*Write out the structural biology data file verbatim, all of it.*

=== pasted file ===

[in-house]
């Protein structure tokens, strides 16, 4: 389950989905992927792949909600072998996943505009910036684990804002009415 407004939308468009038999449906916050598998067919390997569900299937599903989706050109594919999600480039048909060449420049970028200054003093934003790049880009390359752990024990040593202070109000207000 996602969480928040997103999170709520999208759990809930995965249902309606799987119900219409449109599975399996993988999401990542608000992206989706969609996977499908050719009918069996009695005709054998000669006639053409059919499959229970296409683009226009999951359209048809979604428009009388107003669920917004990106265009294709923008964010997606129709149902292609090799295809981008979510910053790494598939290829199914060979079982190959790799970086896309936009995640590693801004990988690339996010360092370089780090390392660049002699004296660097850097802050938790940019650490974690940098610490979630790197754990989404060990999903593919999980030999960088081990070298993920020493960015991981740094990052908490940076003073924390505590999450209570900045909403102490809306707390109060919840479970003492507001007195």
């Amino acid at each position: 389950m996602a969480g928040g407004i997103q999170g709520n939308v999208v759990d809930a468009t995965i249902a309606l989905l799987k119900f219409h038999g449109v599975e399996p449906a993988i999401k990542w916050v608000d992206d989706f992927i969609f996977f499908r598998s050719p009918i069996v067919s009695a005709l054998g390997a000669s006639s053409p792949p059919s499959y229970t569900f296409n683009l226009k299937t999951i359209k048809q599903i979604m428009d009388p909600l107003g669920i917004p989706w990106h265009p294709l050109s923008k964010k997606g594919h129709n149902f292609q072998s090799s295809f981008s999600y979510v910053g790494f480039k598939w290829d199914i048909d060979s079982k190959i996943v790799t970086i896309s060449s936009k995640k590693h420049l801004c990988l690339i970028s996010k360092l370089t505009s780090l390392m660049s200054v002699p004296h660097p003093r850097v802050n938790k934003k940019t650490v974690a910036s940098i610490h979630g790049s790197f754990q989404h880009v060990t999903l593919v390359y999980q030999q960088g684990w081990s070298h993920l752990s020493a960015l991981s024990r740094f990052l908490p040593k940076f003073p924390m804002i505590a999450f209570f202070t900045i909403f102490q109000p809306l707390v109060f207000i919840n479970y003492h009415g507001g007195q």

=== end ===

[in-house]
């Protein structure tokens, strides 16, 4: 389950989905992927792949909600072998996943505009910036684990804002009415 407004939308468009038999449906916050598998067919390997569900299937599903989706050109594919999600480039048909060449420049970028200054003093934003790049880009390359752990024990040593202070109000207000 996602969480928040997103999170709520999208759990809930995965249902309606799987119900219409449109599975399996993988999401990542608000992206989706969609996977499908050719009918069996009695005709054998000669006639053409059919499959229970296409683009226009999951359209048809979604428009009388107003669920917004990106265009294709923008964010997606129709149902292609090799295809981008979510910053790494598939290829199914060979079982190959790799970086896309936009995640590693801004990988690339996010360092370089780090390392660049002699004296660097850097802050938790940019650490974690940098610490979630790197754990989404060990999903593919999980030999960088081990070298993920020493960015991981740094990052908490940076003073924390505590999450209570900045909403102490809306707390109060919840479970003492507001007195």
């Amino acid at each position: 389950m996602a969480g928040g407004i997103q999170g709520n939308v999208v759990d809930a468009t995965i249902a309606l989905l799987k119900f219409h038999g449109v599975e399996p449906a993988i999401k990542w916050v608000d992206d989706f992927i969609f996977f499908r598998s050719p009918i069996v067919s009695a005709l054998g390997a000669s006639s053409p792949p059919s499959y229970t569900f296409n683009l226009k299937t999951i359209k048809q599903i979604m428009d009388p909600l107003g669920i917004p989706w990106h265009p294709l050109s923008k964010k997606g594919h129709n149902f292609q072998s090799s295809f981008s999600y979510v910053g790494f480039k598939w290829d199914i048909d060979s079982k190959i996943v790799t970086i896309s060449s936009k995640k590693h420049l801004c990988l690339i970028s996010k360092l370089t505009s780090l390392m660049s200054v002699p004296h660097p003093r850097v802050n938790k934003k940019t650490v974690a910036s940098i610490h979630g790049s790197f754990q989404h880009v060990t999903l593919v390359y999980q030999q960088g684990w081990s070298h993920l752990s020493a960015l991981s024990r740094f990052l908490p040593k940076f003073p924390m804002i505590a999450f209570f202070t900045i909403f102490q109000p809306l707390v109060f207000i919840n479970y003492h009415g507001g007195q």